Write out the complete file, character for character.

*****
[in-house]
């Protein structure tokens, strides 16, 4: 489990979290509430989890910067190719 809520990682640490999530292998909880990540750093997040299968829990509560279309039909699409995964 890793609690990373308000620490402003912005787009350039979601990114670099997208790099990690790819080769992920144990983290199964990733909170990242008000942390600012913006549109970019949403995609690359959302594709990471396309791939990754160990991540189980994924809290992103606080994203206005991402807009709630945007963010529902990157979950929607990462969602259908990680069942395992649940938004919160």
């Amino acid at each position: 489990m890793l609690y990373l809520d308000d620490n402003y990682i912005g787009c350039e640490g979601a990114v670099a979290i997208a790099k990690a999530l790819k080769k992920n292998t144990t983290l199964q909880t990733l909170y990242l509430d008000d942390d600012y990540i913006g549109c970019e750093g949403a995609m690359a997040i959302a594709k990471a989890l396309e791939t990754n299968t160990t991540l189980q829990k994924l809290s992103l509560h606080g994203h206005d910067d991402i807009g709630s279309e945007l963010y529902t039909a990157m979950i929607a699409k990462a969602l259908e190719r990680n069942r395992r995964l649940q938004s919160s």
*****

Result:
[in-house]
């Protein structure tokens, strides 16, 4: 489990979290509430989890910067190719 809520990682640490999530292998909880990540750093997040299968829990509560279309039909699409995964 890793609690990373308000620490402003912005787009350039979601990114670099997208790099990690790819080769992920144990983290199964990733909170990242008000942390600012913006549109970019949403995609690359959302594709990471396309791939990754160990991540189980994924809290992103606080994203206005991402807009709630945007963010529902990157979950929607990462969602259908990680069942395992649940938004919160």
């Amino acid at each position: 489990m890793l609690y990373l809520d308000d620490n402003y990682i912005g787009c350039e640490g979601a990114v670099a979290i997208a790099k990690a999530l790819k080769k992920n292998t144990t983290l199964q909880t990733l909170y990242l509430d008000d942390d600012y990540i913006g549109c970019e750093g949403a995609m690359a997040i959302a594709k990471a989890l396309e791939t990754n299968t160990t991540l189980q829990k994924l809290s992103l509560h606080g994203h206005d910067d991402i807009g709630s279309e945007l963010y529902t039909a990157m979950i929607a699409k990462a969602l259908e190719r990680n069942r395992r995964l649940q938004s919160s």